Apotheon Esports has been a name that many have probably heard, but not remembered.
Some teams probably remember playing (and getting beat by them) in the MLG NA 4v4 Pro Point Tournaments. Most people didn’t give them the respect they deserve, and now they’ve burst onto the scene and have shown their potential to be one of the major dark horse teams in Call of Duty.
Introducing, Apotheon Epsorts:
- Mathias “Matt” Stumpf
- Alec “Arcitys” Sanderson
- Preston “Prestinni” Sanderson
- Mehran “Mayhem” Anjomshoa
- Shayne “kRooKya” Leonard – Manager
The team’s North American beginning came earlier this year, with a roster consisting of:
- Damod “FEARS” Abney
- Tyree “LegaL” Glover
- Phillip “PHiZZURP” Klemenov
- Andres “Lacefield” Lacefield
These four players were picked up by AES and qualified for Stage 1 of the North American Call of Duty World League. Soon after, the team was bought by H2k-Gaming.
Fast forward to late-June, when AES picked up their current roster – swap out Mayhem for Joseph “Destiny” DeLillo – played a few online tournaments, then went to MLG Orlando 2016 and placed top-12.
Despite this quick burst, AES doesn’t have the star-studded background or veteran presence that many teams need to make a successful run at a tournament as tough as MLG Orlando in such a short time. But, what makes AES so different from other amateur organizations that attempt this type of run all the time?
“I think AES cares, unlike some other organizations that were in the league…” AES player Matt said. “I think they have the potential to do everything and more pro organizations do, we [the players] just have to give them that potential.”
The manager of AES, kRooKya, receives high praise from his players and is one of the more open and caring managers in CoD. Despite having a career, kRooKya is able to give the team and community plenty of attention.
“Balancing the two isn’t all that difficult due to my work outside of esports being finished by the time the community comes alive at night,” said kRooKya. “This schedule allows me to maintain proper, dedicated focus on both of my passions.”
Many of CoD’s top owners are involved in the community and exude passion about their team and esports in general. EnVyUs’s hastr0, FaZe’s Temperrr and OpTic’s h3cz are three prime examples of how an owner’s passion, drive and integration with the team inspires effective performance.
kRooKya, like many other top owners, doesn’t overwhelm his team with objectives. “The objective for this team is simple: Take it one tournament at a time,” said kRooKya. “They’re all phenomenally talented with good heads on their shoulders. We want nothing but long term, consistent success.”
While care and support from management is important, ultimately it comes down to the team to perform on the sticks. Talent, chemistry and communication are three factors that all top-tier organizations in any esport, traditional sport and company strive for.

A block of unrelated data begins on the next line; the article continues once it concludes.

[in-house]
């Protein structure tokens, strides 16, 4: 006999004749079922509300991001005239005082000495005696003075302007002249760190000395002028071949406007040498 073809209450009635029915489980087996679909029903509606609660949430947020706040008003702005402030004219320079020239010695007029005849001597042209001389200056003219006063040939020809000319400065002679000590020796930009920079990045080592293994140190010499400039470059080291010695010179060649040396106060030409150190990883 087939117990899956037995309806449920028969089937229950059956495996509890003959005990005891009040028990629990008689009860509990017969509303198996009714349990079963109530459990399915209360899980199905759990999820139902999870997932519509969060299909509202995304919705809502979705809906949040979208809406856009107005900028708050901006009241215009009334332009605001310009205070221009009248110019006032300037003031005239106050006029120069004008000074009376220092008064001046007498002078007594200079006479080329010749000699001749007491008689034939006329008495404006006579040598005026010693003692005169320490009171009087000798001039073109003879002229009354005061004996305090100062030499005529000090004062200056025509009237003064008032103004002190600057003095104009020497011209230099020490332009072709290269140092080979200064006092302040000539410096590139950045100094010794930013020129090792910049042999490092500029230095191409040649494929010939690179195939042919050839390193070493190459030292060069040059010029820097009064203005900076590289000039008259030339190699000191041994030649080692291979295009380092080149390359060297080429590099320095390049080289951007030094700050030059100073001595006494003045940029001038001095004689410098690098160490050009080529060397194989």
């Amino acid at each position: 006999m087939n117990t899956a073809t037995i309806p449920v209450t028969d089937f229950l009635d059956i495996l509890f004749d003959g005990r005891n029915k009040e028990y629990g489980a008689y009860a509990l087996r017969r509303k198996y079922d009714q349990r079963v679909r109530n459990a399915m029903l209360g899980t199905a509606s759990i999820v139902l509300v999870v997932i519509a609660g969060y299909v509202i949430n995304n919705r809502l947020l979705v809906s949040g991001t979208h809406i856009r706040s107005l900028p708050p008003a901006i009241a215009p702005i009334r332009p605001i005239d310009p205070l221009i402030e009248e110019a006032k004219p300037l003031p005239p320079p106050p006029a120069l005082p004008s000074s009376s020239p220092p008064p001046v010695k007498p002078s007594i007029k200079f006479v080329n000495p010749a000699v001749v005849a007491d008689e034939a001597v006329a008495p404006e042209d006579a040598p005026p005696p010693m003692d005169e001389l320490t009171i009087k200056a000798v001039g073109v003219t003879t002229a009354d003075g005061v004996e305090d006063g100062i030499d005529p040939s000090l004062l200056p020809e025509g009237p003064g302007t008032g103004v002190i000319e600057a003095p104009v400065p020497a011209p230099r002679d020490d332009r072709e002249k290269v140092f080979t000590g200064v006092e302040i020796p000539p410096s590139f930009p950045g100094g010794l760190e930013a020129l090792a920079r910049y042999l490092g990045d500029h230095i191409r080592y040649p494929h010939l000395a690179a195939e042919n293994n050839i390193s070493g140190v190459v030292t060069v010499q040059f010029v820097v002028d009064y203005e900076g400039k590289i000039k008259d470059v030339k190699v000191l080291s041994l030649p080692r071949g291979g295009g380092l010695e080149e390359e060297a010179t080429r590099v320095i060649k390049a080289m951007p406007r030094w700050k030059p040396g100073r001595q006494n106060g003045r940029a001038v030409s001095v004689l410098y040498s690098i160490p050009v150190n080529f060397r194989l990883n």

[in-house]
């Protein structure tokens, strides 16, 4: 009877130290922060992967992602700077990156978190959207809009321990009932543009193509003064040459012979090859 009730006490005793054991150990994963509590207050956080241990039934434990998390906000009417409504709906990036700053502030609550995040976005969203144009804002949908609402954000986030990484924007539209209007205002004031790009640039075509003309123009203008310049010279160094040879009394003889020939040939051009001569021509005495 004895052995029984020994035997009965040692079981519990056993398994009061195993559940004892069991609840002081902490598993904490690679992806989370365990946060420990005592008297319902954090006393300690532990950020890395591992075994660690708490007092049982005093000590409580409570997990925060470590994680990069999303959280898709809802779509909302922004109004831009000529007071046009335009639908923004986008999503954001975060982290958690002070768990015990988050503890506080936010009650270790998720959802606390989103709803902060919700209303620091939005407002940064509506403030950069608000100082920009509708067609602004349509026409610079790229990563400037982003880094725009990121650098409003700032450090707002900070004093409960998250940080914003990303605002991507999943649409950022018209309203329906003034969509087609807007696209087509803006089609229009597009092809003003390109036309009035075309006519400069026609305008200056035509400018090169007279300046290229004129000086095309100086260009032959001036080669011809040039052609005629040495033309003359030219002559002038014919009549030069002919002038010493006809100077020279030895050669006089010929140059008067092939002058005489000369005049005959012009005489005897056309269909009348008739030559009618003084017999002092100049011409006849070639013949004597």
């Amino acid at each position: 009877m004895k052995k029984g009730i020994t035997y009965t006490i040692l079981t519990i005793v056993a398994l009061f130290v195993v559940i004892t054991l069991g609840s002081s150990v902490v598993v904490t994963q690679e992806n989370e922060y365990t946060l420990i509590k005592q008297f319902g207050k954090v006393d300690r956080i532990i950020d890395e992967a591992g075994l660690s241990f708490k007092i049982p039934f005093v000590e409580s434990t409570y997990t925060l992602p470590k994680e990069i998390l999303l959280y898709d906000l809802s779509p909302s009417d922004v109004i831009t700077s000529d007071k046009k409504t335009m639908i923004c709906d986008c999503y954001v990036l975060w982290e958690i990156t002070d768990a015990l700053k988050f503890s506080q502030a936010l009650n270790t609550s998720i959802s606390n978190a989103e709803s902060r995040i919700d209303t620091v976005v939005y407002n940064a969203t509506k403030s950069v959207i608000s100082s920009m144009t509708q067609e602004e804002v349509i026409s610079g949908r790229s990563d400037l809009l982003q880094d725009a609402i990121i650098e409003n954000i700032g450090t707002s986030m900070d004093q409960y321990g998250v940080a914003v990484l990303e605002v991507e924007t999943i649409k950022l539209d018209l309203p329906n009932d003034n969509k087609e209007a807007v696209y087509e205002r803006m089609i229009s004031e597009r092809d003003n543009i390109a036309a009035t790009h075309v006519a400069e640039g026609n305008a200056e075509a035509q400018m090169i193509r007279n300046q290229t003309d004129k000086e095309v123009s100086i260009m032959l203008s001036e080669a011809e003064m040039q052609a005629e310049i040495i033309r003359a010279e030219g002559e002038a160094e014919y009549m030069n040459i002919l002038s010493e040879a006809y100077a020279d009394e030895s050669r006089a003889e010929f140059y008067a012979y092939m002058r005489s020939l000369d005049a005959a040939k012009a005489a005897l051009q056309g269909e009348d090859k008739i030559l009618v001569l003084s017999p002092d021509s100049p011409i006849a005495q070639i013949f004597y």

“I think it’s just our raw individual skills,” said AES player Prestinni, when asked what allows AES to match up so well against pro teams. “We all know what we’re doing, for the most part, in every single game mode.”
This confidence is important when matching up against pro teams. Having a solid mindset is always important, and AES doesn’t back down from any challenge, despite their lack of notoriety. At MLG Orlando, the team faced off against Team Allegiance (who was expected to breeze through the Open Bracket – won 2-0), VexX Gaming (Open Bracket powerhouse – won 2-1), Team Infused (EU CWL powerhouse – lost 3-0), H2k (NA CWL team – won 3-0), Ground Zero (ex-Dream Team – lost 3-0), SetToDestroyX (Open Bracket team – won 3-1) and FaZe Clan (NA CWL powerhouse – lost 3-1).
In their victories, AES was dominant and very rarely missed a beat. In their losses, AES didn’t give up, kept it close and aimed to do better. The team has a growing bond, and believes to be stronger with the addition of Mayhem after MLG Orlando.
Look out for them, because they’re only getting better. As said best by Matt, “I love playing with these guys and am 100% confident in their ability to play the game and play together as a team.” Don’t discount them; they’ll make you pay for it if you do.
What are your thoughts on Apotheon Esports? Do you think they will continue to grow and qualify for CoD Champs? Lets us know in the comments below and be sure to follow our Twitter – @GAMURScom – for more esports coverage.
The author can be reached on Twitter @Dyl05_ and through email at firstname.lastname@example.org.